Imbalances between pro- and anti-inflammatory cytokines are hallmarks of the pathogenesis of SLE [19, 20]. It has been demonstrated that pro-inflammatory cytokines TNF-α, IL-1β, IL-6 and cytokine IL-10 levels are significantly elevated in the serum of SLE patients and correlate with disease activity [13, 21, 22]. In particular, the expressions of TNF-α, IL-6 and IL-10 are markedly elevated in SLE patients with lupus nephritis [2022]. Published data have shown that blocking these cytokines significantly improved the development of SLE [2326]. Uppal SS et al showed that nine SLE patients treated with anti-TNF-α monoclonal antibody, five patients showed improvement in disease activity (SLEDAI) [24]. Two very small uncontrolled studies of three and four SLE patients suggested that blocking IL-1 signaling might have beneficial effects on lupus-related manifestations [24]. In addition, SLE patients with tocilizumab (anti-IL-6 receptor antibody) treatment resulted in significant clinical improvement, especially in SLE patients with arthritis [25]. Another study found that administration of anti-IL-10 monoclonal antibody (21 consecutive days) to six patients with moderate lupus (an open study) resulted in healing of arthritis and cutaneous lesions [26].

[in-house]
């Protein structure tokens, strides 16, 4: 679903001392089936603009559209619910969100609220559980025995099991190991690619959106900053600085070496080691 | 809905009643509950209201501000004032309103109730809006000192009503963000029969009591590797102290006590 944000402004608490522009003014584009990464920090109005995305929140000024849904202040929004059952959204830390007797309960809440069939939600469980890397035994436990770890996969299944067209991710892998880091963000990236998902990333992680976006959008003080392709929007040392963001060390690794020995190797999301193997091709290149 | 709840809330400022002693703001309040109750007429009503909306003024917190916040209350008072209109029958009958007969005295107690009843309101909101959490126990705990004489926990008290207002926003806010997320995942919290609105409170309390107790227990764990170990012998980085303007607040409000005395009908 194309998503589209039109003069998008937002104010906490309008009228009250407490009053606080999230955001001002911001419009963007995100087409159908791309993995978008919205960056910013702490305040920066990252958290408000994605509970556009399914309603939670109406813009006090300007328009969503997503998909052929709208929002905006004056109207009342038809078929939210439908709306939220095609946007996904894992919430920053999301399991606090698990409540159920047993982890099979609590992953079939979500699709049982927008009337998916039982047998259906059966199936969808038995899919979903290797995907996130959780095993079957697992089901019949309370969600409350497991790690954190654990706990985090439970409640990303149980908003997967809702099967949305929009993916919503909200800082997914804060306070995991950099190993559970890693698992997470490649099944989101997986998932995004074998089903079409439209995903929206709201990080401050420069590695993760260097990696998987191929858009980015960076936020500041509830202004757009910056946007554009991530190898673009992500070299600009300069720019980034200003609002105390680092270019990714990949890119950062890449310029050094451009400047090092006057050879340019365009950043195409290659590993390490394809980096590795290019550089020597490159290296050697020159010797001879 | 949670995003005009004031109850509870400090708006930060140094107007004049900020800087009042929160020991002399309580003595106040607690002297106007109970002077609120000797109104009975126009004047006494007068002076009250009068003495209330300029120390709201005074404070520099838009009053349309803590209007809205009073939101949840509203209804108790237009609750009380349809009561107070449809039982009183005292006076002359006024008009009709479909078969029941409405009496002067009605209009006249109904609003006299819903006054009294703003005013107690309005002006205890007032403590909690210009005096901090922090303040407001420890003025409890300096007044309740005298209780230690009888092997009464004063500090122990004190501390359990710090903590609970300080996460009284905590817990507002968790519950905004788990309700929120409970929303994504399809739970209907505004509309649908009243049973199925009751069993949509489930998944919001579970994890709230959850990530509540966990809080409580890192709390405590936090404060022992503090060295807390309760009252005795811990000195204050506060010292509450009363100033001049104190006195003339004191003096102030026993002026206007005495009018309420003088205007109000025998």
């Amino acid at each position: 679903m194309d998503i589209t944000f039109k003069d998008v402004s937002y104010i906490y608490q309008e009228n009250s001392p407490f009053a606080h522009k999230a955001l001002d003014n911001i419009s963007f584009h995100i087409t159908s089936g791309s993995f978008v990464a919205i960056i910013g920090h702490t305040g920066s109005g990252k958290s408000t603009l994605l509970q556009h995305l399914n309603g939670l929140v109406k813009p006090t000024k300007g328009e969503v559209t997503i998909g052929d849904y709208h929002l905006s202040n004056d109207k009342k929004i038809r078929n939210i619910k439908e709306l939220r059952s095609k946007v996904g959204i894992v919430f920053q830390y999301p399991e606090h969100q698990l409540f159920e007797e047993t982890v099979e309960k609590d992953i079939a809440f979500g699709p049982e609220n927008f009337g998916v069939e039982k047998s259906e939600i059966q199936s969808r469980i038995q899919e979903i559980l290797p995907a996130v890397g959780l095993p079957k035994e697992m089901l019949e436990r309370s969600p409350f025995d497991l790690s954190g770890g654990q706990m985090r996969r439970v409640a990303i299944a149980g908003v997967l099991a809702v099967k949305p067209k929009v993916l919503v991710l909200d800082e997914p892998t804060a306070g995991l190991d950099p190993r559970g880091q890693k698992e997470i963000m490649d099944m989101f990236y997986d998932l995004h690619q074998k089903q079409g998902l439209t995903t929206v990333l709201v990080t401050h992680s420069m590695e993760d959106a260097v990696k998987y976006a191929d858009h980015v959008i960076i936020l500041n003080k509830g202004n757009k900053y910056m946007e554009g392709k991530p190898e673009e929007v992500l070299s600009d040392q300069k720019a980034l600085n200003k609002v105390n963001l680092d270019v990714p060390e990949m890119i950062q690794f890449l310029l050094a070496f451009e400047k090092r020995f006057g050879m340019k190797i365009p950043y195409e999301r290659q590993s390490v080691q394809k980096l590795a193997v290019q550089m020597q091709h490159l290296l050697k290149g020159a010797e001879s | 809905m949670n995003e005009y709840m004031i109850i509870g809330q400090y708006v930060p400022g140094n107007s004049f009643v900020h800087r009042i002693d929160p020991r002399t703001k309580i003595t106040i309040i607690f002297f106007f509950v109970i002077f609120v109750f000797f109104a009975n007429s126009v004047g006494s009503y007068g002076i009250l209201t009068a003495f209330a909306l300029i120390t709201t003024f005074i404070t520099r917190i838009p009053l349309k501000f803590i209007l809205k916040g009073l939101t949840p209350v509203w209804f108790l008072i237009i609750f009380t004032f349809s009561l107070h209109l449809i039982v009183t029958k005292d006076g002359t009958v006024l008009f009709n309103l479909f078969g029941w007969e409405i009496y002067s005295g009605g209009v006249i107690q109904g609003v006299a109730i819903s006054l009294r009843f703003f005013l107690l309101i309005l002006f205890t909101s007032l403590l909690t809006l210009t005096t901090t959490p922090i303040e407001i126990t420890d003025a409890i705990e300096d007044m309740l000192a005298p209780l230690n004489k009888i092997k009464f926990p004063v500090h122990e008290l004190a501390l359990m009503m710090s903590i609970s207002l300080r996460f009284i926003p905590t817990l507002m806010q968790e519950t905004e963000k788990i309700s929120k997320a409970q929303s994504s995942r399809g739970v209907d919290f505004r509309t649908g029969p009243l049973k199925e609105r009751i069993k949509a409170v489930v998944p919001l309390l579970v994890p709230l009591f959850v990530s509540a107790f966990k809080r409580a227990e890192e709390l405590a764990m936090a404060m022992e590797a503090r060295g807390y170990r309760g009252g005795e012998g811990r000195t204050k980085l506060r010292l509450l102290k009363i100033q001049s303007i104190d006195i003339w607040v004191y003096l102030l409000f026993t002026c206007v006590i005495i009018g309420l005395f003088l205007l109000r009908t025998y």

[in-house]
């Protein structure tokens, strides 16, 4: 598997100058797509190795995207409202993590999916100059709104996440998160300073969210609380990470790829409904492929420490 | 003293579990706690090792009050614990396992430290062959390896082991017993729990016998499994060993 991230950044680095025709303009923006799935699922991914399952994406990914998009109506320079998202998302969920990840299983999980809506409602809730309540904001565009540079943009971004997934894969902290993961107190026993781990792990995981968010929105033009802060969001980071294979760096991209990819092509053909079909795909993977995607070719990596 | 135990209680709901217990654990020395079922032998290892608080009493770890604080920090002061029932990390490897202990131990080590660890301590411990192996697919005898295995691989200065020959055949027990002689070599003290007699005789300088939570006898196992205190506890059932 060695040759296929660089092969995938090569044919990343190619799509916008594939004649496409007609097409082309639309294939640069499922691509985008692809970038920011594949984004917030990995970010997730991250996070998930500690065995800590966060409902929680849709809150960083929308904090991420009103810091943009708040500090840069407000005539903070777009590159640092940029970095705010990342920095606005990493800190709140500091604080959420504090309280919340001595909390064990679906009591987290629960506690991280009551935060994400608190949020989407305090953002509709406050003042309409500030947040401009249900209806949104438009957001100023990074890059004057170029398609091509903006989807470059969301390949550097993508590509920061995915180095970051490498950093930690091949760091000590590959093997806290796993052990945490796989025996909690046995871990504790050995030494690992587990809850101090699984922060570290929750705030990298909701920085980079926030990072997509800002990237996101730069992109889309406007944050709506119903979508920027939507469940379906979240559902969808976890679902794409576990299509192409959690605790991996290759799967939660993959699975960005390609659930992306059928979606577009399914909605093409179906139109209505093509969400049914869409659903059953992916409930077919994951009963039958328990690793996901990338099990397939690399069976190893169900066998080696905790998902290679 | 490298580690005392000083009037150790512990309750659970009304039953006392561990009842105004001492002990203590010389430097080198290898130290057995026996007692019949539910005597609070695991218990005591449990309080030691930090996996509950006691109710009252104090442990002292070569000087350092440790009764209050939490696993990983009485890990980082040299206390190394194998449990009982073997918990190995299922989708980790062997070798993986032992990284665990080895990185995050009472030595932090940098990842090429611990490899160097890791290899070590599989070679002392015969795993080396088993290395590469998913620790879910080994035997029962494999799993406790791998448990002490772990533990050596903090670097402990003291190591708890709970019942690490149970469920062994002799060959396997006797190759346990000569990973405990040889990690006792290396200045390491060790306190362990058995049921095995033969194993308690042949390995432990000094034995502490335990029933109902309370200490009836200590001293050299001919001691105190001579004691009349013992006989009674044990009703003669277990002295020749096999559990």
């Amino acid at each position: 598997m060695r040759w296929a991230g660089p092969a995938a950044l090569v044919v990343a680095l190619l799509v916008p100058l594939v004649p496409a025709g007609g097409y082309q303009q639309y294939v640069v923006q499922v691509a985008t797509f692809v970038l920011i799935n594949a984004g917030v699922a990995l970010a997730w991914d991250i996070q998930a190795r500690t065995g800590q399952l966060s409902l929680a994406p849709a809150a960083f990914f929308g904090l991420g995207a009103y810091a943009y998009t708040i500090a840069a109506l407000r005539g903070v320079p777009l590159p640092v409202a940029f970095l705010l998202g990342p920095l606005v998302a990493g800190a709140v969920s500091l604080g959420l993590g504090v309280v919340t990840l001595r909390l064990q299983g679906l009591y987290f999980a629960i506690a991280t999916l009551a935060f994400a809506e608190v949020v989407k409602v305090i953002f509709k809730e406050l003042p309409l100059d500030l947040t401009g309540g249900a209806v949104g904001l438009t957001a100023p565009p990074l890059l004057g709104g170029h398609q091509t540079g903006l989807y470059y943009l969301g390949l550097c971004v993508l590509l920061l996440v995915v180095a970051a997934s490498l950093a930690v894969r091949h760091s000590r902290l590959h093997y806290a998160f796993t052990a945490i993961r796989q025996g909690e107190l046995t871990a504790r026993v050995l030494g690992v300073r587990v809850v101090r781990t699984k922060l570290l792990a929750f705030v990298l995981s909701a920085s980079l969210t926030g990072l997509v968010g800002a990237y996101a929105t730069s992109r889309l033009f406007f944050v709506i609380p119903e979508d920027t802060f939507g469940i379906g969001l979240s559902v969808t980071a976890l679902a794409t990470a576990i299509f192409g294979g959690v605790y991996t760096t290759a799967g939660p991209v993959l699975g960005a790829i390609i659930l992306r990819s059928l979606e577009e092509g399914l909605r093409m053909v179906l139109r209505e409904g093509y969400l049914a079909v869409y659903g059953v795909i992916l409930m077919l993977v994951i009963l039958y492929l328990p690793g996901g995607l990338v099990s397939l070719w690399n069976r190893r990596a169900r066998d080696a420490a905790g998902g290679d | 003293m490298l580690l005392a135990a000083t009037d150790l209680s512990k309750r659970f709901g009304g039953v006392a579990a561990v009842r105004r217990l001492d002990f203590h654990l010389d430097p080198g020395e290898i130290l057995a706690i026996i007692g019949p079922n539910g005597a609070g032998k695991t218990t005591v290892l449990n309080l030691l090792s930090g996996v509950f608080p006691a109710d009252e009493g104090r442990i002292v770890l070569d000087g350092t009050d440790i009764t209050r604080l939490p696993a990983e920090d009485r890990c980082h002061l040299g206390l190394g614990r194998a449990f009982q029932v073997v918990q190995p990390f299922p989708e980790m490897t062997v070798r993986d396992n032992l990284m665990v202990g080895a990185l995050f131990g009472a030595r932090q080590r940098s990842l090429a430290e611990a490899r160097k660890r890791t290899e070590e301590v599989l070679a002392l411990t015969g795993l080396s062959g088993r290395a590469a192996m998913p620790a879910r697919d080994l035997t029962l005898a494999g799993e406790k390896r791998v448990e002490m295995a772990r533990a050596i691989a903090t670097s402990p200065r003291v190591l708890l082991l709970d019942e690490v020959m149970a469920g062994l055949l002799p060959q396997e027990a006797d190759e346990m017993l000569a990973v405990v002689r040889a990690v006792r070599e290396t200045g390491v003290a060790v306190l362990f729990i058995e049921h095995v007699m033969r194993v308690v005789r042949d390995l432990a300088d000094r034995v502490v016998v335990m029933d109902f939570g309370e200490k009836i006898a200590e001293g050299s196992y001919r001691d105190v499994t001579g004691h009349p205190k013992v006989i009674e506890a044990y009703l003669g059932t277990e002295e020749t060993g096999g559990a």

In our present study, the expressions of TNF-α, IL-1β, IL-6 and IL-10 were significantly increased in PBMCs of SLE patients than in PBMCs from healthy controls. Interestingly, our result also showed that the expression of IL-37 was correlated with the activity of disease in SLE. What are the functions of a fundamental innate immunity inhibitor IL-37 [4] in SLE? To answer the question, recombinant purified IL-37 was used to stimulate PBMCs from SLE patients and health controls. Our study is the first to reveal that IL-37 could effectively decrease the productions of pro-inflammatory cytokines TNF-α, IL-6 and IL-1β (Figure 5A-F), whereas the productions of cytokine IL-10 were unaffected in PBMCs of SLE patients (Figure 5G-H). Researcher showed that IL-37 can be up-regulated by cytokines IL-1β, TNF-α and IL-10 [4, 5], indicating these cytokines act as positive feedback loops for up-regulation of IL-37 production. Therefore, it is reasonable to explain the correlation between higher activity of disease and the higher expression levels of IL-37 in SLE. Recently, IL-37 has been shown to inhibit the production of pro-inflammatory cytokines TNF-α, IL-1β and IL-6 in PBMCs in vitro[4]. Together with this result, the down regulation of pro-inflammatory cytokines in our experiments imply that IL-37 may play an important role in the inhibition of inflammatory response in SLE, the up regulation of IL-37 by SLE immune reaction may be the result of inflammatory diseases self-limiting. It has been shown that the expression of IL-10 in PBMCs was unaffected by treatment with siIL-37 [4], which was consistent with our finding. These data demonstrated that IL-37 acts as an inhibitor of inflammatory responses in SLE disease, but this function does not extend to cytokines IL-10.